The Best American Science and Nature Writing (2015)]
Seth Mnookin describes the story of Christina and Matt Might as they try to find a diagnosis for their son. Mnookin details the multiple doctors, lack of money, frustration, and disappearing hope as the parents struggled to find a name for the condition making their son wheelchair bound and body like “jelly” (191).
Mnookin uses the story of the Mights to describe the hardships many parents face when trying to discover diagnosis for new and accelerating rare diseases. Mnookin follows the couple’s story as they fight to encourage and empower other parents looking for answers on the diseases of their children.
What scene (key event or series of events) from the article did you find especially important for your understanding of the main issues being discussed? Why?
The key event that influenced my understanding was the parent's having to travel from doctor to doctor trying to find answers for their child's condition. Having a child with a rare disease can be incredibly stressful and this passage really showed that to me. This made me really appreciate the parent's efforts because they could have probably given up looking for a cure a long time ago. Cures for rare diseases may be extremely hard to find, however this just shows that through persistence progress can be made.
For my understanding of the main issues being discussed, I found it important how simply this rare disease could happen to anyone. Both parents had mutations in a specific gene that was passed on to their son, but not their other 2 kids. Ideally, this can happen to anyone trying to start a family on their own. It was disheartening to hear how much they went through, even as far as closing their son's college account to pay for medical expenses (Mnookin 192).
On page 195 when Mnookin talked about the doctors having to sequence and narrow down the results, was when I was better able to understand the main issues. Of course there was a lot going on, but they had to pinpoint what exactly was going on by ruling out thousands of options. This allowed me to realize how dangerous and rare the disease was.
It also helped me when they started finding people all over the world of. 202. This added to my realization that this was extremely rare needed to have awareness brought to it, so people can get the proper help they need.
I was intrigued from the start!! I wondered what could be wrong with Bertrand and I quickly became discouraged when Matt Might and Christina Casanova went to multiple specialists with no answer to why their child was severely disabled. It wasn’t until Bertrand went through genome sequencing that the scientists discovered a genetic mutation of the NGLY1 gene. Since Bertrand was the only case identified he could not be cleared for experimental treatment by the FDA. Regardless of the news, Matt was determined to find other patients that suffered from this condition. Just from Matt’s blog post titled, “ Hunting Down my Son’s Killer” he was able to find others around the globe that also suffered from the mutation and inspire scientists to do more research and raise awareness this rare genetic disorder.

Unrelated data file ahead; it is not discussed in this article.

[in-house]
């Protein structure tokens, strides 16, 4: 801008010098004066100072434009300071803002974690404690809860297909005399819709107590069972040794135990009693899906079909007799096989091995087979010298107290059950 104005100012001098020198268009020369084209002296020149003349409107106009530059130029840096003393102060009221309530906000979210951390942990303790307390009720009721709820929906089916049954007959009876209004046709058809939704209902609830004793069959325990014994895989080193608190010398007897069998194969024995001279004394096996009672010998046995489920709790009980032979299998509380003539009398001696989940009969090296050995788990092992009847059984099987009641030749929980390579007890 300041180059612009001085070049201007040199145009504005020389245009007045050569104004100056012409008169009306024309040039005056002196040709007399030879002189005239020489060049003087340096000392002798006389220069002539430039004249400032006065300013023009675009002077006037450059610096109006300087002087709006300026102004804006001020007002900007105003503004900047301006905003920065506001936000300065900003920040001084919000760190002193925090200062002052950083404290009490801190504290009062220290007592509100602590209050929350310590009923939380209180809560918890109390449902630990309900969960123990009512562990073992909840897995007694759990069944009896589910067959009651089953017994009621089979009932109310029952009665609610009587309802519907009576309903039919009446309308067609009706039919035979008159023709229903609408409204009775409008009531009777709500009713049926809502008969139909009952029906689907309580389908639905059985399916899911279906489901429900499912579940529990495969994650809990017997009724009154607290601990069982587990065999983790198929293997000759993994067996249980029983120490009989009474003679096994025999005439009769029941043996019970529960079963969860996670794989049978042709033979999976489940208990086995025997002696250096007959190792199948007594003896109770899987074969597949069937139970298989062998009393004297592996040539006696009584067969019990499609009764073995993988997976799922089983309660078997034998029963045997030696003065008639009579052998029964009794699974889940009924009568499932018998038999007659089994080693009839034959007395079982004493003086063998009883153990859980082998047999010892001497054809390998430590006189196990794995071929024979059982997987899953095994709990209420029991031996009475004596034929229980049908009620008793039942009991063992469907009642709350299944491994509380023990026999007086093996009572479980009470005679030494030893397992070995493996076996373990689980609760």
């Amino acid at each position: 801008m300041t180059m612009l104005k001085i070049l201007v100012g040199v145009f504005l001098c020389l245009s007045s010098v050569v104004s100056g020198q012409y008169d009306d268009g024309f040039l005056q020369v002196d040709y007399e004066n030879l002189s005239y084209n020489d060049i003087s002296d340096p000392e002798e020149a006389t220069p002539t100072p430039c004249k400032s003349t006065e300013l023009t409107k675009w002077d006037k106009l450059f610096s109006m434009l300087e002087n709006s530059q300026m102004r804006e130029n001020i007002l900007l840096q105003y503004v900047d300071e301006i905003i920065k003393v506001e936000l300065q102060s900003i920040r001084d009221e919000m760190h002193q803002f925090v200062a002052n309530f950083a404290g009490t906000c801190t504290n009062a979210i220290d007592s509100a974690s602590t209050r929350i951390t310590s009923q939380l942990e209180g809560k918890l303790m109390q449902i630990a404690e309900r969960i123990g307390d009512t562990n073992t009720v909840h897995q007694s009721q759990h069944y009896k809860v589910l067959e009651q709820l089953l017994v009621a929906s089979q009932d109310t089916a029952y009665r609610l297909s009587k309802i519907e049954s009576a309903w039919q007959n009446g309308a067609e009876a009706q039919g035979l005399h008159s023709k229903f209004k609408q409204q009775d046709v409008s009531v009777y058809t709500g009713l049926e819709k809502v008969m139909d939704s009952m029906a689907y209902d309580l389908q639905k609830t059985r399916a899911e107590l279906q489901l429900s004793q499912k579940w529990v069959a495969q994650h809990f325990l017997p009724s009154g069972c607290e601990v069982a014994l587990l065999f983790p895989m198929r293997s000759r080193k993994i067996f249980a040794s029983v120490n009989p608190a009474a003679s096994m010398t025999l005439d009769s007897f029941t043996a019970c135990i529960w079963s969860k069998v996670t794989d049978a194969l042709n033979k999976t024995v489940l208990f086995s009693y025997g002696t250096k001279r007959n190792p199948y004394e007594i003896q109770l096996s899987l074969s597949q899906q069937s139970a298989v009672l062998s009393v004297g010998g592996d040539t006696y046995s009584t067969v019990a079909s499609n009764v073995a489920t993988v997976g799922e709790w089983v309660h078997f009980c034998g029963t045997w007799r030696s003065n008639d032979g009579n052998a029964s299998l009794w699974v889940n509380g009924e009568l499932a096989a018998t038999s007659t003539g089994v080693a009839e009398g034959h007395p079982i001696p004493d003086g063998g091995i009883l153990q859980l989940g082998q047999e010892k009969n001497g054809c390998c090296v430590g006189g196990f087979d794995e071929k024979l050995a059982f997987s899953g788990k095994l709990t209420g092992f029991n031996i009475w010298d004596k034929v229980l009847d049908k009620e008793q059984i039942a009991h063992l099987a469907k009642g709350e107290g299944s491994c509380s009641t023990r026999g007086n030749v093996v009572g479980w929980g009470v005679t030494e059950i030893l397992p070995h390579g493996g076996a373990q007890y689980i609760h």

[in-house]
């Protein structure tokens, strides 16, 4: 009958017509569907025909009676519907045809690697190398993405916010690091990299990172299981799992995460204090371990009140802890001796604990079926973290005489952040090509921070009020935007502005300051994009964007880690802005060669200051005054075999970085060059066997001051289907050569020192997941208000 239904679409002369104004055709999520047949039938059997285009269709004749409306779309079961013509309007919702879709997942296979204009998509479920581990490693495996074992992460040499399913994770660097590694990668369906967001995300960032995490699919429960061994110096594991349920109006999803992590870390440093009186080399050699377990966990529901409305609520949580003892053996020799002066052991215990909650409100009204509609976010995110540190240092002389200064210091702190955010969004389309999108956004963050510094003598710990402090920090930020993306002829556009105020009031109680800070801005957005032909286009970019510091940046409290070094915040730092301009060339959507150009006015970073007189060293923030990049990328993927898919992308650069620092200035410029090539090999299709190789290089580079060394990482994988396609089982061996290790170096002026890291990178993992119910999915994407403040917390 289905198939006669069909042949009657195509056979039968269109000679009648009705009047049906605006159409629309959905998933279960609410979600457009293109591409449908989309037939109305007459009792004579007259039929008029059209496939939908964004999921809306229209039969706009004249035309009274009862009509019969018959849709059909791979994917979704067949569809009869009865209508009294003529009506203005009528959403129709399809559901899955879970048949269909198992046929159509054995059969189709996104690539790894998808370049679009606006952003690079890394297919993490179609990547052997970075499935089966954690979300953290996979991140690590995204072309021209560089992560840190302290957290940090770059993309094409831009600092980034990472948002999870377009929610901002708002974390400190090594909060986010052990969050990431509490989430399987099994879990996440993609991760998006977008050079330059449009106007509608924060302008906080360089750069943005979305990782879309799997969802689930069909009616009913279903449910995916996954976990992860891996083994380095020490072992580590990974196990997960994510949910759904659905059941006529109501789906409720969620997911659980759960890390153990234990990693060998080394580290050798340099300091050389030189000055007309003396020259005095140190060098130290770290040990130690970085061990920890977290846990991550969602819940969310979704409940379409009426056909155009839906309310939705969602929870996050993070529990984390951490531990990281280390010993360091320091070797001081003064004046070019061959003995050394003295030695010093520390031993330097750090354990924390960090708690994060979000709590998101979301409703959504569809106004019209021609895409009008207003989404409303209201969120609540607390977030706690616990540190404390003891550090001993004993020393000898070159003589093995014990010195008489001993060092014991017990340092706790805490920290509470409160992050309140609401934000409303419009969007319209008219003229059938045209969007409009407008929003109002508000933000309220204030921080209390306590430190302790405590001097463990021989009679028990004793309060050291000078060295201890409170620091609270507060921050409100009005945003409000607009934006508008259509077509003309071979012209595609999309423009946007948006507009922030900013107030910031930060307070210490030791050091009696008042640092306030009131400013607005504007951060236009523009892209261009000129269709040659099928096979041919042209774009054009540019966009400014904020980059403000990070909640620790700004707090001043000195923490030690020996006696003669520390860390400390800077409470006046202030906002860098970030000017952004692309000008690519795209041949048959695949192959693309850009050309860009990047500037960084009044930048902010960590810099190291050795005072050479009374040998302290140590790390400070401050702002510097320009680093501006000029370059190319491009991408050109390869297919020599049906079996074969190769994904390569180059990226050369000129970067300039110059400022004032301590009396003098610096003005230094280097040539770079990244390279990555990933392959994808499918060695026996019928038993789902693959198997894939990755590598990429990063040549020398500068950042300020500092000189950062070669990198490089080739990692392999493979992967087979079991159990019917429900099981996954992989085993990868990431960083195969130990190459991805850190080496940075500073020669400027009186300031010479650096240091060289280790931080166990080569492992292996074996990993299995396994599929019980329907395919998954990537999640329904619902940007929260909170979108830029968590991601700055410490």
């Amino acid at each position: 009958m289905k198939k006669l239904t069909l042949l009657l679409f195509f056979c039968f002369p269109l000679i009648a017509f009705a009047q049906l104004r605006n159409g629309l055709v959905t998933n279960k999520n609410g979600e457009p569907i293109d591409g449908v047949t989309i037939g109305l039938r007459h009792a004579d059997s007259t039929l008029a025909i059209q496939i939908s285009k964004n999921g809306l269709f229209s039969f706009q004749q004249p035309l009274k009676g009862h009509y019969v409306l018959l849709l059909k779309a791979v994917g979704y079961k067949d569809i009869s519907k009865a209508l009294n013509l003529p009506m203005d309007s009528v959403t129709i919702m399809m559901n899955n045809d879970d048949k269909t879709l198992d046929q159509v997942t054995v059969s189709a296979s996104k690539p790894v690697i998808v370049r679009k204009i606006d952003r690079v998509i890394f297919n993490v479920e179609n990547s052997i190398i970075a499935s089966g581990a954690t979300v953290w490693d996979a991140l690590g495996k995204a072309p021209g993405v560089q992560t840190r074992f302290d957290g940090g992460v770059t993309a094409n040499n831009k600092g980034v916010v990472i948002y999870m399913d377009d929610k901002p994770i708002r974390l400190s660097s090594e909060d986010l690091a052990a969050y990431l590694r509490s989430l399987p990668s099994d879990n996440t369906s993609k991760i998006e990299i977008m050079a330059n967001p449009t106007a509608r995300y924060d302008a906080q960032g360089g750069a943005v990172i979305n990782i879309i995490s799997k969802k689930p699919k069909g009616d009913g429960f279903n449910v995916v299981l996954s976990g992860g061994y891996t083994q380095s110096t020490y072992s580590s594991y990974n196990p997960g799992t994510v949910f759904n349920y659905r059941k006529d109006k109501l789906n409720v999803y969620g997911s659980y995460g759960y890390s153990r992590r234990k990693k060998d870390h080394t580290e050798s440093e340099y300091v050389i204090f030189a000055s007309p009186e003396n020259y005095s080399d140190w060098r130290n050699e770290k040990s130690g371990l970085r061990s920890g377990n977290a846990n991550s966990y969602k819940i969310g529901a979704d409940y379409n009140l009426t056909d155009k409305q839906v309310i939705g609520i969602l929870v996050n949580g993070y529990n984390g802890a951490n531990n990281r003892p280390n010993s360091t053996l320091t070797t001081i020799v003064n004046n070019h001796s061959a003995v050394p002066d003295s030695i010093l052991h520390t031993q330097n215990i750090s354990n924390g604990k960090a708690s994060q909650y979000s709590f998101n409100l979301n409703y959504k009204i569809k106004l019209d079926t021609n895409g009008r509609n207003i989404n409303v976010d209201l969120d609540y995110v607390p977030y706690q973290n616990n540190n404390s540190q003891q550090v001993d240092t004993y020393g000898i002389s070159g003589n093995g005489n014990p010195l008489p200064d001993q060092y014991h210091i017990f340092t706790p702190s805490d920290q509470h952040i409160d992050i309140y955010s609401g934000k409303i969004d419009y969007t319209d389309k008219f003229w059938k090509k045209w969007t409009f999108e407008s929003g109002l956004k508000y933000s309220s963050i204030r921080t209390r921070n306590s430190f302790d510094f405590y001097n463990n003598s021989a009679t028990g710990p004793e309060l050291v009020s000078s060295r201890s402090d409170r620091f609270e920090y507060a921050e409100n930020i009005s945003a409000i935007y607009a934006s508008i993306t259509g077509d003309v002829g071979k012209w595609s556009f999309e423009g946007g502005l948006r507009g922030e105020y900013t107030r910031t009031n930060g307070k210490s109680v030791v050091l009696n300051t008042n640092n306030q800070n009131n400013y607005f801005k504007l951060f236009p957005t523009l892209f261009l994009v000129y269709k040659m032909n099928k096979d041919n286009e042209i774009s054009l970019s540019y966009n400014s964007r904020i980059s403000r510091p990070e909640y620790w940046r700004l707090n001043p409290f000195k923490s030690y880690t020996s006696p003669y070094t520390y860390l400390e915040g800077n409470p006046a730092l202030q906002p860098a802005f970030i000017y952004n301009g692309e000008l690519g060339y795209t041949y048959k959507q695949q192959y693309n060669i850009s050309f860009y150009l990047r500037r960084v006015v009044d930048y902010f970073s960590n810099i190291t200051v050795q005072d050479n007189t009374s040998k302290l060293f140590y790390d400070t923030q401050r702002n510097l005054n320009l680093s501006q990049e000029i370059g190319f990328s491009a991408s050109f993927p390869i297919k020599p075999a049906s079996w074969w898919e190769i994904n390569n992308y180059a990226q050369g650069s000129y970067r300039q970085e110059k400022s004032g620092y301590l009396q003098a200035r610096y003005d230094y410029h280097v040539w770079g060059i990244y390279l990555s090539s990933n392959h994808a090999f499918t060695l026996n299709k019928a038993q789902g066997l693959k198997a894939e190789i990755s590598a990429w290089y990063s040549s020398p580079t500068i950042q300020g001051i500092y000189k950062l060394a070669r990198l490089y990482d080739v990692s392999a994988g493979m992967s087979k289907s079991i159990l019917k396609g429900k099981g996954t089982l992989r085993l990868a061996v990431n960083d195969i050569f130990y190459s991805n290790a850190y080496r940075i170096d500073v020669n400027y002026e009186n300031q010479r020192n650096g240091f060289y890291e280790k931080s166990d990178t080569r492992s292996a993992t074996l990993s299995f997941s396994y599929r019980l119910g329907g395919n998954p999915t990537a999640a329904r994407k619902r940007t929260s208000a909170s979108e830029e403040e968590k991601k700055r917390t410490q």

The scene that helped me to best understand the main issue was when the Duke geneticist explained how genetic sequencing could be used to diagnose unknown conditions. Looking for differences between Bertrand's and his parents genomes could help pinpoint the cause of his problems (194). I realized after reading this how important this kind of research is. By sharing Bertrand's story while explaining genome sequencing, it helped me to better realize why we need to do it.
One scene that I found key to my understanding of the topic was on page 199 when Matt Might wrote the 5,000+ word essay/blog post title "Hunting Down My Son's Killer". To me this really expressed fully the desperation the Might family's was feeling during this particular moment in their life. I think the title itself showed the severity of the situation and how desperate the family was to find other children and families that are experiencing the same thing their family was. This section also made me stop reading the article and go and find his original blog post and read it because it piqued my interest into what he wrote and how well he wrote it to where medical professional were using it when diagnosing other children.
The two scenes that enhanced my understanding were the descriptions of the Might's going from hospital to hospital and doctor to doctor to try and find a diagnoses for their son, and the scene where all of the families who have a child with NGLY1 met for the first time to discuss their experiences of caring for a child with NGLY1. These two scenes helped with my understanding because they provided a detailed illustration of how hard it was on the Might's to continuously receive false diagnoses from doctors and how hard it was to see their child in pain. It also helped me realize how hard it is for researchers to look at other cases for research purposes in order to help diagnose people with rare diseases.
- Alexis S.